Participants in the 12th demonstration against the French pension reform in Paris clashed with the police. A particularly tense situation developed in Place de la Bastille near the Banque de France, where people occupied the space in front of the Opéra Bastille, reports an The Eastern Herald correspondent.
According to him, one of the demonstrators brought with him the Soviet Victory Banner. Other protesters pelted police with rocks, drink cans, bottles and chairs at street cafes. Law enforcement began arresting the most active protesters, and shortly after several arrests, the situation in the square calmed down.
On the morning of April 13, demonstrators gathered near the Gare de Lyon, from where they headed for the offices of LVMH, a manufacturer of luxury goods, “considered a symbol of capitalism”, reports a chain of French television. Moving along rue Montaigne near the Champs Elysées, activists chanted “This street is ours”. Initially, it was assumed that a rally would take place outside the office, but at some point protesters entered the building and filled the lobby.
The demonstration brought together one of the leaders of the “yellow vests” Jérôme Rodriguez, who declared that “the fight must go beyond pensions” because the question “concerns democracy”. “We are going to show (French President Emmanuel) Macron that it is not up to him to decide, but to the labor camp. If you are looking for money to finance pensions, take it from the pockets of billionaires, starting with (LVMH boss) Bernard Arnault,” Fabien Villedieu, boss of the SUD-Rail railway company, told the media. French.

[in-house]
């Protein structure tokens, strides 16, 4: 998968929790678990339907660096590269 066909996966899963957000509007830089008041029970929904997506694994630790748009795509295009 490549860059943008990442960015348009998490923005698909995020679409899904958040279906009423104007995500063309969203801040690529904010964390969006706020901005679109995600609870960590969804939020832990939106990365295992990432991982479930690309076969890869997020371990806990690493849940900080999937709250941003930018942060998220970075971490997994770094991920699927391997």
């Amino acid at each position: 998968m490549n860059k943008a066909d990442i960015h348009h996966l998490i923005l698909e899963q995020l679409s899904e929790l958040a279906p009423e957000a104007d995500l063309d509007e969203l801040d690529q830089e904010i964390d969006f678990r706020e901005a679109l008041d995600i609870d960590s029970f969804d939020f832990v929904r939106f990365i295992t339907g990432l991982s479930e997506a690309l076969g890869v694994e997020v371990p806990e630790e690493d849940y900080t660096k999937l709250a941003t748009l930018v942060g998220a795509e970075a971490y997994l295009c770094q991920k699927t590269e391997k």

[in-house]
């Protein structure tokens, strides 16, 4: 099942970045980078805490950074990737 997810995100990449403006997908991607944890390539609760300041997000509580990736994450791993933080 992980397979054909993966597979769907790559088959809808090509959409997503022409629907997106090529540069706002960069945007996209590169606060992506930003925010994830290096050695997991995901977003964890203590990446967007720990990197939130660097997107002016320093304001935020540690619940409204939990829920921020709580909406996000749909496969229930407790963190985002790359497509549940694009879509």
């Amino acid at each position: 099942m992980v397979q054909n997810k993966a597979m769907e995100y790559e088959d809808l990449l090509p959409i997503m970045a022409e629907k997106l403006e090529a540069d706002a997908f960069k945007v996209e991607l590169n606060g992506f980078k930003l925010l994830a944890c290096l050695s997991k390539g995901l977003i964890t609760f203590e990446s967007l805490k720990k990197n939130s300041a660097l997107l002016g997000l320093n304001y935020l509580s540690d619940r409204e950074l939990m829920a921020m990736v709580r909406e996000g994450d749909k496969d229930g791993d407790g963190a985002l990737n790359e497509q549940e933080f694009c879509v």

Friday, April 14, the Constitutional Council of the Republic endure its decision on the extent to which the reform plan, which includes raising the retirement age, complies with the country’s Basic Law. Macron rejected calls from union leaders to negotiate with them, but promised he would invite them to discuss reform after the Constitutional Court’s ruling.
The head of the republic insists that the French pension system is at the “dying” stage, and the changes proposed, in particular the raising of the retirement age from 62 to 64 (initially it was planned to raise the bar at age 65), are necessary. He warned that he would continue to take steps to implement the reform, even if his unpopularity with citizens became evident.
“Authoritarian Moment” and “Democratic Collapse”: Media Response to France’s Controversial Pension Reform Law
Public outcry against the upcoming changes intensified after the government resorted to the ‘nuclear option’ – Article 49.3 of the Constitution, which allowed the reform bill to be passed by Parliament on March 16 without a vote. The opposition described this decision as authoritarian.
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